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    They’ll be able to do what they want with less interference if they put on an act. By the time people figure out their true motives, the wolf has what it wants.

    Signs That Someone Is a Wolf in Disguise

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        1. They live to take power instead of empowering others. A wolf uses people as stepping stones to get the things that they want. They don’t care what happens to anyone else.[1] A wolf at work might make you look bad during a presentation to make themselves look amazing in front of the boss.
        2. Wolves seem sweet on the outside, but they’ll show you their teeth. If wolves revealed their true identity, people wouldn’t associate with them. They develop a friendly or kind persona, but they can’t keep up the act 24/7. Eventually, they’ll reveal their aggressive tendencies. A wealthy person who likes to break the law may make sizable charitable donations to convince people that they are kind and thoughtful. These donations largely keep them out of trouble, but if someone calls them out, they destroy that person’s reputation to stifle the criticism.
        3. They manipulate through emotions to get what they want. Wolves know that they can get ahead by appealing to your emotions. They find out what you want and need, and they give you just enough to keep you quiet and compliant. Imagine that your boss is a wolf in sheep’s clothing, and you want to ask for a vacation. She might try to play on your guilt and feelings of insecurity to get you to skip vacation or take fewer days off.
        4. A wolf will charm you first. Wolves are experts at manipulating the people around them. They appear interested in whatever you’re doing, and you’ll get the impression that they care. After they get you where they want you, they do just enough to keep you on the hook. This is the coworker who may start out being your friend, but they end up dumping responsibility onto you. When they see that you are growing frustrated, they’ll surprise you with something to charm you some more. Then, they’ll continue to do whatever they want.
        5. Their stories are full of holes.  Calling a wolf out is the surest way to make them squirm. When this person tries to come up with a story, it won’t make much sense because they are improvising.[2] The classic example of this is the significant other that you suspect has cheated on you. When you ask them why they came home so late, they’ll either become upset with you, or they’ll make up a weak explanation.

        How to Spot a Wolf

          Know What’s Real So You Can Spot the Phony

          Do some homework so that you have as much of the story as possible before you work with them. Research how they respond in certain situations, or give them hypothetical problems to see how they respond.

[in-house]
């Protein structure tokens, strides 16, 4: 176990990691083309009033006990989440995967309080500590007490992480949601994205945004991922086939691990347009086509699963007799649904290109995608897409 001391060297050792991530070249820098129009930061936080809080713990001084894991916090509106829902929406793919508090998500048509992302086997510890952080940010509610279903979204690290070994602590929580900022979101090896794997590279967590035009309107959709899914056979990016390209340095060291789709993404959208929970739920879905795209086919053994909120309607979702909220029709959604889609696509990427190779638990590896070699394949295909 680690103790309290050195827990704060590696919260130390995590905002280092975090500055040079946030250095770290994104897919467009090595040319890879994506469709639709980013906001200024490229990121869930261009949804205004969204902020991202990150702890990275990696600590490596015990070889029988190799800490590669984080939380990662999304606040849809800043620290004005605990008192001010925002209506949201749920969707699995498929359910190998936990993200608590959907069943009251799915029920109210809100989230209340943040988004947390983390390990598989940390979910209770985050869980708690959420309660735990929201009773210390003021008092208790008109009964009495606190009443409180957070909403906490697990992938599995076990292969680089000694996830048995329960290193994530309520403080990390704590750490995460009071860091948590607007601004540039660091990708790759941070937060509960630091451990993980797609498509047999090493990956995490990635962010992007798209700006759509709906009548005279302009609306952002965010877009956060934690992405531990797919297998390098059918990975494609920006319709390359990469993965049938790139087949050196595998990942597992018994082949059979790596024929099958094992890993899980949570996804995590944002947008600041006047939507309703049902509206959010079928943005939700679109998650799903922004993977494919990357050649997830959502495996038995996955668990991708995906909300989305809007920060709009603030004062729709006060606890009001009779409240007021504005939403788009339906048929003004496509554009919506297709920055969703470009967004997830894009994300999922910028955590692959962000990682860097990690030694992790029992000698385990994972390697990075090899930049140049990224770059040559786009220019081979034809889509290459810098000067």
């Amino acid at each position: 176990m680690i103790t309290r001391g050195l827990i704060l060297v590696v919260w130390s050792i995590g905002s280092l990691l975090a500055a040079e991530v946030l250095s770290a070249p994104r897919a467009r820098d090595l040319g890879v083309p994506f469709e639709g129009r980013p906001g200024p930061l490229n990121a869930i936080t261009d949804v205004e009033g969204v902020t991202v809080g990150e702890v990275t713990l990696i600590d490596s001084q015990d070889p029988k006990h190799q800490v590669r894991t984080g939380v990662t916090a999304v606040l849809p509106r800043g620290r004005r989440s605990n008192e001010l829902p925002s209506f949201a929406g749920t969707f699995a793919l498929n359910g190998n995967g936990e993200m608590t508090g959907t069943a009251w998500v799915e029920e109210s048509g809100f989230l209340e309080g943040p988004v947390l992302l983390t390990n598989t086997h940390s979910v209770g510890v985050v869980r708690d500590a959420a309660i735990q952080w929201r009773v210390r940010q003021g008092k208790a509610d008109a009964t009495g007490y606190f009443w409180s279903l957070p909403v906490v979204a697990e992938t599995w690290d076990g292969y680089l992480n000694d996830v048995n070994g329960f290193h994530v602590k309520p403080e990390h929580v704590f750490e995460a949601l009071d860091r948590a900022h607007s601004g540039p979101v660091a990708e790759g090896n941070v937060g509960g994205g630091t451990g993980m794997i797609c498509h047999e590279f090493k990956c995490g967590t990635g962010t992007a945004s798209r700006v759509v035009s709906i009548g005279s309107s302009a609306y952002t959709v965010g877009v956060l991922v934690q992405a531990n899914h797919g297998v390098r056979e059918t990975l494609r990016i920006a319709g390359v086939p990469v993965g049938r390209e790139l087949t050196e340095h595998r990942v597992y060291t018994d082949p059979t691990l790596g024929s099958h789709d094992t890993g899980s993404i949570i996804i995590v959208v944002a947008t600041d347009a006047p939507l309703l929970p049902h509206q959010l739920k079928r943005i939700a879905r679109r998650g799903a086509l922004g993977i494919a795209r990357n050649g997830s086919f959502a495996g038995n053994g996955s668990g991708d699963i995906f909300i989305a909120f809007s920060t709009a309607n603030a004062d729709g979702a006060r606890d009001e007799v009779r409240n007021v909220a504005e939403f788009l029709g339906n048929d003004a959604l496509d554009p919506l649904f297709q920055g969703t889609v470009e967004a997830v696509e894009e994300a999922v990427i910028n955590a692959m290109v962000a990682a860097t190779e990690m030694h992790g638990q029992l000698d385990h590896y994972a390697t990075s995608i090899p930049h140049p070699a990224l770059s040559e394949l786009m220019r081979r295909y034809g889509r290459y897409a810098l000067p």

A job applicant might tell you that she’s always positive and thinks of herself as a team-player. That’s what every employer wants to hear. During the interview you ask applicants to work in groups to solve a problem to see how they handle the situation. The applicant “positive team-player” is bossy and negative. You’ve spotted the wolf.

          A wolf will tell you something that ultimately benefits them. Gather evidence that proves or disproves their position, and see what happens. Chances are, when you choose the side that supports their agenda, they’ll act like your best friend. If you disagree, they’ll become aggressive.

          Spotting a potential wolf–especially if you are one of the sheep–can present you with some challenges. If your gut tells you that a wolf is lurking among all the other sheep, pay attention, and make sure you take the next step.

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          Ask Questions, the More the Better

          There’s nothing wrong with asking questions to uncover the truth. The safety of everyone in your group is at risk. Since wolves often make up stories, you may be able to call them out when their tales lack details.

          When they state an opinion, ask “Why do you think that?” or “How do you know it’s like that?” They’ll have trouble coming up with enough information to pull off the lie.

          Since wolves are always pretending to be something they aren’t, they don’t usually have a clearly thought-out reason for what they say. In a debate, they won’t understand the root of an issue.

          They may also tell you what they think you want to hear, but when pressed for more information, they won’t have anything to add. Their knowledge is superficial. No matter how much you try to encourage discussion, they will not be able to carry on a conversation about the subject.

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          Wolves Are Everywhere

          As much as we want to believe that everyone has the best intentions, it isn’t always the case. Some people only do things to benefit themselves, and they don’t care who they hurt in the process.

          Wolves in sheep’s clothing can be found in almost every setting. You can’t get rid of them, but if you can spot them, you can avoid falling into their traps.

          Reference

          [1] Association of Biblical Counselors: Three Ways to Spot a Wolf in Sheep’s Clothing
          [2] Power of Positivity: Beware of a wolf in sheep’s clothing